There is a certain vicious amorality about the Mark Zuckerberg-ian philosophy that all transparency is always and everywhere a good thing, particularly when it’s uttered by the guy who’s busily monetizing your radical transparency. And the way most journalists “expose” secrets as a professional practice — to the extent that they do — is just as narrowly selfish: because they publicize privacy only when there is profit to be made in doing so, they keep their eyes on the valuable muck they are raking, and learn to pledge their future professional existence on a continuing and steady flow of it. In muck they trust.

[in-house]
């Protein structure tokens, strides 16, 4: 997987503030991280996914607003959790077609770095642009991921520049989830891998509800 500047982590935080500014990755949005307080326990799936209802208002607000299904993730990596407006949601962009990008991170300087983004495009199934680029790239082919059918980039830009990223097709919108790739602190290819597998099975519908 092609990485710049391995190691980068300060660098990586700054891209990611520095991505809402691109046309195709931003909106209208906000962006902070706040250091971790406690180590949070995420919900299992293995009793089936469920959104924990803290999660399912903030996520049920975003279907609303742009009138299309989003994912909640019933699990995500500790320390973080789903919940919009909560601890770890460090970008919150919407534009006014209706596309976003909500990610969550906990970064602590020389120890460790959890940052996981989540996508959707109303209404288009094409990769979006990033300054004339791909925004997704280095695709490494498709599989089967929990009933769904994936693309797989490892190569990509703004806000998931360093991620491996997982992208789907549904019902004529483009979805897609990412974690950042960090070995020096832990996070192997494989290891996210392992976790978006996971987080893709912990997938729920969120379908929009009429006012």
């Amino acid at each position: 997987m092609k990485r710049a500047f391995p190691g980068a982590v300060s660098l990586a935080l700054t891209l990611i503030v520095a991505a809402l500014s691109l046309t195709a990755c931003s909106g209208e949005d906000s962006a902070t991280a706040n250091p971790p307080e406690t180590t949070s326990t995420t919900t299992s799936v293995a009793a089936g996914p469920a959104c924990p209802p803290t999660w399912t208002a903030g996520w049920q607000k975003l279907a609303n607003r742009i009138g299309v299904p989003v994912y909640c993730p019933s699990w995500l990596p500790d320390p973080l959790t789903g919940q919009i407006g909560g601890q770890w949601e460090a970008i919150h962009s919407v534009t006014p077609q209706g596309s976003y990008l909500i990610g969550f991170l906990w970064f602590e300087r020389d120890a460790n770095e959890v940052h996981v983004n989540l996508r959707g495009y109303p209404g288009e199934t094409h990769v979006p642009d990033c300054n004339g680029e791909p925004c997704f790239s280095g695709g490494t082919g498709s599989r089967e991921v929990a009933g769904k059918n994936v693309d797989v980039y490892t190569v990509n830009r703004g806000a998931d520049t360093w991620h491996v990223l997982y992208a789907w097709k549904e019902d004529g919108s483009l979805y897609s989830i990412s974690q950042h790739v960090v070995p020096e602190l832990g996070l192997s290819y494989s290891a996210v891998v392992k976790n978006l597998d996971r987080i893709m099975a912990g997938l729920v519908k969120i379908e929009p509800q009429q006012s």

According to his essay, Julian Assange is trying to do something else. Because we all basically know that the US state — like all states — is basically doing a lot of basically shady things basically all the time, simply revealing the specific ways they are doing these shady things will not be, in and of itself, a necessarily good thing. In some cases, it may be a bad thing, and in many cases, the provisional good it may do will be limited in scope. The question for an ethical human being — and Assange always emphasizes his ethics — has to be the question of what exposing secrets will actually accomplish, what good it will do, what better state of affairs it will bring about. And whether you buy his argument or not, Assange has a clearly articulated vision for how Wikileaks’ activities will “carry us through the mire of politically distorted language, and into a position of clarity,” a strategy for how exposing secrets will ultimately impede the production of future secrets. The point of Wikileaks — as Assange argues — is simply to make Wikileaks unnecessary.